The Business of Performing Arts

Art Museums

No matter what type of show is being offered in the performing arts, it is big business. Organizers of these shows have found ways to make them very profitable. The headlining artists who perform are often well paid. The original backers who front the money for the show make a profit, and the organizers are also making a profit. There are many ways to accomplish the profit goals of the group, but they must first have a show that can travel.

Musicians are often part of traveling shows that tour countries or even the world. These artists may be a well-known modern day band, or a symphony orchestra. No matter their musical performance venue, organizers want each show to make a profit. They begin with finding backers to get the ball rolling and hire a musical group. Once this has been accomplished, they begin booking performance dates in venues along the tour route.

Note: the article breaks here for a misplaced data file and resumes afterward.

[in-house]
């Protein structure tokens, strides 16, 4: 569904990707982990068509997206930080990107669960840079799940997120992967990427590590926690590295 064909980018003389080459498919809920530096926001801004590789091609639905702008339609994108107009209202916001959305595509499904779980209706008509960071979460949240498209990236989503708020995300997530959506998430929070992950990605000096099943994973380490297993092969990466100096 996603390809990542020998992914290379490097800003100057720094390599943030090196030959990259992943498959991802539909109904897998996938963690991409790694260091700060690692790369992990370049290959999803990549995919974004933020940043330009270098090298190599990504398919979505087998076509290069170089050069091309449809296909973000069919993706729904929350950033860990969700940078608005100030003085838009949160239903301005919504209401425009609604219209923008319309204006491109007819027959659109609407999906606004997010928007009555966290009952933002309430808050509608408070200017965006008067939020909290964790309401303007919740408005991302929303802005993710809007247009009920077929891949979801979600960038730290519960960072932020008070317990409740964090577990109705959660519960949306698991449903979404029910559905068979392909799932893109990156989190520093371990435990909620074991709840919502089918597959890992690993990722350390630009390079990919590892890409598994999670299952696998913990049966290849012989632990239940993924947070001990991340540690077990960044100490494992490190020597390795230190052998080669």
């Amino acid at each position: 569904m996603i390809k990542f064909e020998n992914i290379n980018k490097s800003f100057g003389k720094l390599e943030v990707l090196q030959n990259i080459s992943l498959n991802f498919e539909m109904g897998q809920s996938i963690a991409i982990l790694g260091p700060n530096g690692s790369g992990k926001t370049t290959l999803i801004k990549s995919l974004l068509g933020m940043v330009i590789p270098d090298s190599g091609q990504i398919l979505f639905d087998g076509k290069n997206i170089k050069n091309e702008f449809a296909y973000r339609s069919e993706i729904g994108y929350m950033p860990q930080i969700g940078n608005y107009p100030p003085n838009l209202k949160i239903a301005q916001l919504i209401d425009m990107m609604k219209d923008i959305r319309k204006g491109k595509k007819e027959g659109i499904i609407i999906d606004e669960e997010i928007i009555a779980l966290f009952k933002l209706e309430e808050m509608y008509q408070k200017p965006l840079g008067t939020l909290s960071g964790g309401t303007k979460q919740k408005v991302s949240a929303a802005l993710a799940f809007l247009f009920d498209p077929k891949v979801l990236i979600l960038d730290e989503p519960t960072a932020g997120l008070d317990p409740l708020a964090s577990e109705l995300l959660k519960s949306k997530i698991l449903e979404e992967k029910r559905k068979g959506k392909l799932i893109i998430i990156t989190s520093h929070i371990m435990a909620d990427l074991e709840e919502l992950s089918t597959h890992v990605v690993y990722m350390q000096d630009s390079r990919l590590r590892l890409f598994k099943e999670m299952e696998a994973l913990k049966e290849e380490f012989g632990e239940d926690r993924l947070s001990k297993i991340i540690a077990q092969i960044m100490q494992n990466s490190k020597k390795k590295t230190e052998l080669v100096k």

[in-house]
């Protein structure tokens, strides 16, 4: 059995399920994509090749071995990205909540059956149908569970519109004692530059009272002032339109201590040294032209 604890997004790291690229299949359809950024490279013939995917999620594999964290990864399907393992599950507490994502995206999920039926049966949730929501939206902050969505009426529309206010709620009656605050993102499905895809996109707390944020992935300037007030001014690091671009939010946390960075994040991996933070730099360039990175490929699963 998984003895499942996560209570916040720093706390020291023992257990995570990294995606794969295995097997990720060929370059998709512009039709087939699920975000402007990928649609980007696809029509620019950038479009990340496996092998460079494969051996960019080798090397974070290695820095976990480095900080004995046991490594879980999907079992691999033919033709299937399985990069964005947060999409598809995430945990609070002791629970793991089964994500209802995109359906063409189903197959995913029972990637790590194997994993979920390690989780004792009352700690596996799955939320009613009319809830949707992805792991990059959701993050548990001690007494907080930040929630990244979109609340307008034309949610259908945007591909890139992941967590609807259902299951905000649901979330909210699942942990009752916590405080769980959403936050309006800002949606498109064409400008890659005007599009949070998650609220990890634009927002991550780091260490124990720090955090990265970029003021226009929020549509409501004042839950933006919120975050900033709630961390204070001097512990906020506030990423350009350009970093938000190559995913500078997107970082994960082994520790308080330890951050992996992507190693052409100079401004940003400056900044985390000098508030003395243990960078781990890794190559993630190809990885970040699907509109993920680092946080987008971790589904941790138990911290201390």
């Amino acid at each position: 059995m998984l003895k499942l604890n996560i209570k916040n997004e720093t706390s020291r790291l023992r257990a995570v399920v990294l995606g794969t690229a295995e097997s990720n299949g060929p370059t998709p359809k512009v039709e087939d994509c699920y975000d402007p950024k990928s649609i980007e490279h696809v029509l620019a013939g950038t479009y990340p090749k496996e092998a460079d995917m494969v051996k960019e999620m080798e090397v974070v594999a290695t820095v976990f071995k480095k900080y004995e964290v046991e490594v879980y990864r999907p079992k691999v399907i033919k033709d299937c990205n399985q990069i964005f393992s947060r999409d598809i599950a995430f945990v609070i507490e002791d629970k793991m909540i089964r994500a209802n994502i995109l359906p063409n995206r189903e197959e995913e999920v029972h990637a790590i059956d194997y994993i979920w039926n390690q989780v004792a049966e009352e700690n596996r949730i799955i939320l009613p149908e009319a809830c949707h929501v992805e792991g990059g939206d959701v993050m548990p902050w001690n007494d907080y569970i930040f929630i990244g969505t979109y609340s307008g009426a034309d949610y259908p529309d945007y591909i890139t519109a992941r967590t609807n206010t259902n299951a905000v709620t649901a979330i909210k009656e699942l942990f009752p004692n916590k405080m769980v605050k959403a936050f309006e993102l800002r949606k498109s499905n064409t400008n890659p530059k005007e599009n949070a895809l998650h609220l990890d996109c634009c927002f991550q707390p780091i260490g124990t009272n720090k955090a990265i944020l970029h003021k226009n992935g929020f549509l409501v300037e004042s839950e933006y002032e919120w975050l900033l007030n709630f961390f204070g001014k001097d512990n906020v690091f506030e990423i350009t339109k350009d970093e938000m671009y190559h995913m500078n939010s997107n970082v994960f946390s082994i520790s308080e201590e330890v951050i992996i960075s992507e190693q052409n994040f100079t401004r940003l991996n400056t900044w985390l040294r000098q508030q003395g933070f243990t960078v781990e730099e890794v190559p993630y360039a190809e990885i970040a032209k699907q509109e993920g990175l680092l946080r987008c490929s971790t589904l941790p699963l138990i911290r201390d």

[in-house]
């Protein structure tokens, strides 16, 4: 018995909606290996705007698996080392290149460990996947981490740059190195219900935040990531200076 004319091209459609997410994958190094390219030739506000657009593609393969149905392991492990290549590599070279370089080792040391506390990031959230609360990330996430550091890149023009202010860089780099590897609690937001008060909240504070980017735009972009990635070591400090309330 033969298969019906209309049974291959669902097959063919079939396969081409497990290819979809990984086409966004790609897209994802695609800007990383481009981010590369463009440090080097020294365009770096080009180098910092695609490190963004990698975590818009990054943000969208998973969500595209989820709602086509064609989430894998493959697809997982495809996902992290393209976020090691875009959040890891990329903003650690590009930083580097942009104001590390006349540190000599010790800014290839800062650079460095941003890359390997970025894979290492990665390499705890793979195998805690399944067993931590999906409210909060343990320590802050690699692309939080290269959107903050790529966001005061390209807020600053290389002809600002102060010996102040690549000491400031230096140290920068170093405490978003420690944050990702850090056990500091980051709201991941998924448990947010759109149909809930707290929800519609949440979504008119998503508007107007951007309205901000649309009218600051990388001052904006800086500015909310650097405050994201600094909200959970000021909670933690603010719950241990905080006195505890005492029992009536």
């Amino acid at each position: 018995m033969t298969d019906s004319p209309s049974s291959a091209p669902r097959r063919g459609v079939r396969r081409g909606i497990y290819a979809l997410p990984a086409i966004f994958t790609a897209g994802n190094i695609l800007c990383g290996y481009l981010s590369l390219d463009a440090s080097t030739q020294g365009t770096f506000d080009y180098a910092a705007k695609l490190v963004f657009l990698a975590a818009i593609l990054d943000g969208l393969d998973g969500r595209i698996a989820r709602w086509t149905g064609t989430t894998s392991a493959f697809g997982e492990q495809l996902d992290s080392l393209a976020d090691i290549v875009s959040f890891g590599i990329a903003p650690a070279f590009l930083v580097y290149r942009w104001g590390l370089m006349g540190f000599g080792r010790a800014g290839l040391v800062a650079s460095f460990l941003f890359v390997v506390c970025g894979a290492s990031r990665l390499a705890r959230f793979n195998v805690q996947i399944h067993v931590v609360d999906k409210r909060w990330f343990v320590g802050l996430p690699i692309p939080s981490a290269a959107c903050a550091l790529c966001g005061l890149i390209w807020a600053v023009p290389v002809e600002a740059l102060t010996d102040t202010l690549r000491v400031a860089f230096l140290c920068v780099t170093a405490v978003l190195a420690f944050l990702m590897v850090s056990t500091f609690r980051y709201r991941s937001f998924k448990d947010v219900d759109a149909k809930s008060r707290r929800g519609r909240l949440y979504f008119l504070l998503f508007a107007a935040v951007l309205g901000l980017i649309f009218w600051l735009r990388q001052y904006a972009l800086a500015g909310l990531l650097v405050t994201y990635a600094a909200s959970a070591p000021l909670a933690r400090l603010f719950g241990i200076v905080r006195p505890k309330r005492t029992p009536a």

Once booking dates have been finalized, the organizers look for as many sponsors as possible. They also begin the promotional work of advertising. Sponsors are the people who pay to have their name and logo associated with a particular show. In return, they pay a hefty fee for their support. Each piece of marketing material has their name and logo on it in return for this fee. The money from sponsors is often used to help pay some of the costs for advertising.

Organizers count on filling every seat for each performance. Heavy marketing, especially of popular performers, ensures ticket sales. Some venues have such a high demand that extra shows may be added in order to cash in on a hot market. While the entire tour is designed for the organizers and backers to make a profit, they will earn an even higher return on their investment when there are extra shows are added.